But one day, the fat controller told them that they were to be given new names, thanks to a new sponsorship deal. From now on, Gordon was to be called Councillor Enid Sibley MBE, Henry was to be known as What Car Monthly? and James, while retaining his shiny red coat, would sport the title BBC National News on one side of his smoke box and Regional News and Weather on the other.
You think this sounds unlikely? Better put that crossword down and look out of the carriage window, for strange things have been going on in the engine shed.
Back in the days when lavatory cisterns were called The Victory and manhole covers were stamped Indomitable, locos were named after castles. And when they ran out of castles, there were any number of warships, cities, public schools, mythical beasts and characters from the Waverley novels.
Many of these charming if bombastic names have been passed down from steam to disel to electrics, so that you can still travel behind Royal Scot, Scafell or Hal o' the Wynd.
But according to a trainspotters' pocketbook that I happened to find , er... well, in my pocket, you're just as likely these days to be dragged along by an engine called BBC Midlands Today, or whisked away by a diesel named British Transport Police.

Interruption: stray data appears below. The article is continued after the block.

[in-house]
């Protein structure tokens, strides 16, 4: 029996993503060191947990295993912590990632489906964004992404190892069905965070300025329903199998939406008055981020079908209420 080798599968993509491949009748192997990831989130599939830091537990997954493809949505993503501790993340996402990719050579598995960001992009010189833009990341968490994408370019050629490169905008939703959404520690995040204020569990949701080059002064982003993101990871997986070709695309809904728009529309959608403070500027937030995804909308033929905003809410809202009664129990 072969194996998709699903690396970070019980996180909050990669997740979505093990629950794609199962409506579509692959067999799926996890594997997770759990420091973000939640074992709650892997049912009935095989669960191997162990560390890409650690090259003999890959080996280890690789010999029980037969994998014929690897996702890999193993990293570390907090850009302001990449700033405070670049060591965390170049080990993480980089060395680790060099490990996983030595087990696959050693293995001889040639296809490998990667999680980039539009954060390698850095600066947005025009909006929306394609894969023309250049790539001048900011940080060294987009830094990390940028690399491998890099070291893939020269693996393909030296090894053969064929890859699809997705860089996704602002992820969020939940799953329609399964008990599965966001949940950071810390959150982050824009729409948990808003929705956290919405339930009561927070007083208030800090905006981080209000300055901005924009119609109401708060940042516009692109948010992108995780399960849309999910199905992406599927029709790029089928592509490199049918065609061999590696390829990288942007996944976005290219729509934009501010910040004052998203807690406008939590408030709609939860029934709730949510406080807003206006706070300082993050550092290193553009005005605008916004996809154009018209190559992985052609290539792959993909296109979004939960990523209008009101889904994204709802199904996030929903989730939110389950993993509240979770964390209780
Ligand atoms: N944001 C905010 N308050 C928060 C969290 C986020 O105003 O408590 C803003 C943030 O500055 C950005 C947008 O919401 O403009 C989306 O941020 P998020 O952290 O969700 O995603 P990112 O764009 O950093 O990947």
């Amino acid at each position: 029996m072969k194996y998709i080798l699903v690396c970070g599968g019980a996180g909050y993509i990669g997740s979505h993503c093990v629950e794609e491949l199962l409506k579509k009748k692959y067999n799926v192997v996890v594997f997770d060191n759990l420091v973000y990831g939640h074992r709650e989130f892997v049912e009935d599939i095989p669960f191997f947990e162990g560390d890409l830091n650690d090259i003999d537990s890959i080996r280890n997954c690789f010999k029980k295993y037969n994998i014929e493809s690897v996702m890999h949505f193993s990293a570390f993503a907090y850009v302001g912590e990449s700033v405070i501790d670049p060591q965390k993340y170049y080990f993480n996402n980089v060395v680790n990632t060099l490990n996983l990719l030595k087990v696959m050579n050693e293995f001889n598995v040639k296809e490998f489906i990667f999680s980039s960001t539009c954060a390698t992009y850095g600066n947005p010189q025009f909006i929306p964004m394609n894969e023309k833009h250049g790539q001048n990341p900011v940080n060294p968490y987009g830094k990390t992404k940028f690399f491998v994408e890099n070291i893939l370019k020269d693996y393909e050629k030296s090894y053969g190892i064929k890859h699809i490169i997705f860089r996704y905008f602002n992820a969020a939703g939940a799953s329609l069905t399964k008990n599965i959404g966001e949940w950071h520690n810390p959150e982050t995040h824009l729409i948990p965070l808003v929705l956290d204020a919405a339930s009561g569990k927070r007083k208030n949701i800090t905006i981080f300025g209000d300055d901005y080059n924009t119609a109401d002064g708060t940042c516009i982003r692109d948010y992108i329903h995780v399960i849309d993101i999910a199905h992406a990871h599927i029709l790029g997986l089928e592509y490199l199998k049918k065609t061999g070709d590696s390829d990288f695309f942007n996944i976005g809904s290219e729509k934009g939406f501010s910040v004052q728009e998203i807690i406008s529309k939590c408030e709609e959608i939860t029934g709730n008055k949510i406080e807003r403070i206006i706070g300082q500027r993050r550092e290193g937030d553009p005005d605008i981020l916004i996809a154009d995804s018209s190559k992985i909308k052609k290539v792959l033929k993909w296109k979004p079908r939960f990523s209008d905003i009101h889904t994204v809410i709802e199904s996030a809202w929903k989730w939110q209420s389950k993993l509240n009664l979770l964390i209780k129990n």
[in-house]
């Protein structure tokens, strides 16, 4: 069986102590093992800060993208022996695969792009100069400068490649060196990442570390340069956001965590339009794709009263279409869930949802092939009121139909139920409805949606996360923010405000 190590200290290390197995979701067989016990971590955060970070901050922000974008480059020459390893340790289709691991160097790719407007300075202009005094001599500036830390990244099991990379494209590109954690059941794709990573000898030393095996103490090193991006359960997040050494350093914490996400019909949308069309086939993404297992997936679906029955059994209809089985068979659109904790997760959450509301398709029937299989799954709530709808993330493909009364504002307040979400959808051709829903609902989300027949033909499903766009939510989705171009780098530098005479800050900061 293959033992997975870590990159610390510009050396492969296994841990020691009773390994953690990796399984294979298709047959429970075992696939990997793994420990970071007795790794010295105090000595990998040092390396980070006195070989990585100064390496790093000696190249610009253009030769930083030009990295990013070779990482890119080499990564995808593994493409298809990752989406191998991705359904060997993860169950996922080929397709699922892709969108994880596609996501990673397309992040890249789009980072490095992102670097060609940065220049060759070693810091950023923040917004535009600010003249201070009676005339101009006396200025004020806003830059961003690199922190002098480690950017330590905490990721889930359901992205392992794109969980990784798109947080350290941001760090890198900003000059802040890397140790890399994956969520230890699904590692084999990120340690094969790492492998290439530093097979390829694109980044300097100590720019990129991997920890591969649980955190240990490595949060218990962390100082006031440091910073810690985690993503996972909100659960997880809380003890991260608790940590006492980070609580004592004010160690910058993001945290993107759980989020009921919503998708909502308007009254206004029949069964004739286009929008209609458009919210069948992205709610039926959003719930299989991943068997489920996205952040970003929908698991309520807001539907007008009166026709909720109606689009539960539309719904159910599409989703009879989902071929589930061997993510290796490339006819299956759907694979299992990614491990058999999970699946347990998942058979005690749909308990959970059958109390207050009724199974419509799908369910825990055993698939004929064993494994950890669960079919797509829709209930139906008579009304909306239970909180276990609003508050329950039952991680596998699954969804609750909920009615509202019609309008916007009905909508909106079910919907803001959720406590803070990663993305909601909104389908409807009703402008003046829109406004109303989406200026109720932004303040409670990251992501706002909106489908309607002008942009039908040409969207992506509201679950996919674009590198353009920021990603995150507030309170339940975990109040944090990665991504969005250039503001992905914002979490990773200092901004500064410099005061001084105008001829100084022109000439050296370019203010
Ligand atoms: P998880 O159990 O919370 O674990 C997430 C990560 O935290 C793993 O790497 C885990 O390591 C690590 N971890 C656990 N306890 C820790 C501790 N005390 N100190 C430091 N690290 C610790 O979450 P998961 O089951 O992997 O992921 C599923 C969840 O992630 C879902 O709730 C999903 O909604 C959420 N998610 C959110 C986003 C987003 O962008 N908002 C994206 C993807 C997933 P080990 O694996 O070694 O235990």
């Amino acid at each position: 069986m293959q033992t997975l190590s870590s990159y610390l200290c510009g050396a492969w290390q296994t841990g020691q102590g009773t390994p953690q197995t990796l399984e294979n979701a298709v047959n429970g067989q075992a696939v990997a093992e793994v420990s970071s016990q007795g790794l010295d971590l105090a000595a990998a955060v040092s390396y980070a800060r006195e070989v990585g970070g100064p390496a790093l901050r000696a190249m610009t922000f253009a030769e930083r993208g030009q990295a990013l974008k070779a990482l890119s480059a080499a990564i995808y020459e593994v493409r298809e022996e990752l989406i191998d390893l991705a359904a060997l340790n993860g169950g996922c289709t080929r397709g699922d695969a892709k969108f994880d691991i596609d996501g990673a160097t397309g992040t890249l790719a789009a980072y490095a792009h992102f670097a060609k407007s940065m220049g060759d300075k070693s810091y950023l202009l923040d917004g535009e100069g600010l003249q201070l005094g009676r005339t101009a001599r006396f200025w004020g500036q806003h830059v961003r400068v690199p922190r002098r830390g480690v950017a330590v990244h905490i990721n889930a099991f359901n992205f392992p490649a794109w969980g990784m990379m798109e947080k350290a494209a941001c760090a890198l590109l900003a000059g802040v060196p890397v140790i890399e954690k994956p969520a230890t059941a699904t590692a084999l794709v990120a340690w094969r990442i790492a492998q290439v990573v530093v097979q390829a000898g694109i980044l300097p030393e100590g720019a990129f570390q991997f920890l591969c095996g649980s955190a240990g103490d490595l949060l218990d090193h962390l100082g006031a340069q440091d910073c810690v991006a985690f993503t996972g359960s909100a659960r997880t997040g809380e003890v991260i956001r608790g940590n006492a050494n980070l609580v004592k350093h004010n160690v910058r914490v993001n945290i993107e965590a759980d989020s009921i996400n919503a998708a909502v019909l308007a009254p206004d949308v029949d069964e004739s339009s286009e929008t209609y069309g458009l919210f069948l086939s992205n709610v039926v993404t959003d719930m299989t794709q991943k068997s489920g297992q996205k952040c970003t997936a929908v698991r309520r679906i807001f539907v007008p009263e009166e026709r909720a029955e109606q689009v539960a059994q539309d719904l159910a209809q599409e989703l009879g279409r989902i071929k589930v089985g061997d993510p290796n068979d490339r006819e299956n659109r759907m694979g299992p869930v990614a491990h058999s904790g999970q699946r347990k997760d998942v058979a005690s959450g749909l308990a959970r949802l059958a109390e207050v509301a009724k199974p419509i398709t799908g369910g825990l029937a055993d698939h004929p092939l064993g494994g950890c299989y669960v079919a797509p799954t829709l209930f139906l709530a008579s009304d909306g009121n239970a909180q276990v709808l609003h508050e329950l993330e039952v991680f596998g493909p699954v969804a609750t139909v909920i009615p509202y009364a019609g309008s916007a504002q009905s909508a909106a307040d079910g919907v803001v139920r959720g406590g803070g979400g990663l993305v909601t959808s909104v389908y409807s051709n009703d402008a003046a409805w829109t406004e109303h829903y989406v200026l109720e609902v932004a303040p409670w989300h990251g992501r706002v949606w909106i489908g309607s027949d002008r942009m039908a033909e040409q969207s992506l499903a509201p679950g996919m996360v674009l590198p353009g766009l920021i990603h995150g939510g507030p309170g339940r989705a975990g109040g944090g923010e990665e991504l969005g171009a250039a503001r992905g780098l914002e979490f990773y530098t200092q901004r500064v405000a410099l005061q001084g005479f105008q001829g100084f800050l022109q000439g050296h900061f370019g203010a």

While freight is drawn under the Channel by Milton, Brahms, Stendhal and Victor Hugo, passengers travelling north of London may be led by the Institution of Electrical Engineers, Rotary International or Brookside. TV programmes are everywhere ("Coming next at platform 3, Songs of Praise, followed by Clothes Show Live and BBC Wales Today"). And not content with getting their names in print, just about every local newspaper in the land is now pulling a train (Wow! There goes the Reading Evening Post!).
How do you fancy doing 95mph behind Royal London Society for the Blind? Or plunging through the night behind Johnnie Walker or Glenfiddich? Gordon, Henry and James would not approve. They would have muttered something about dignity and family silver, and told the fat controller where to get off.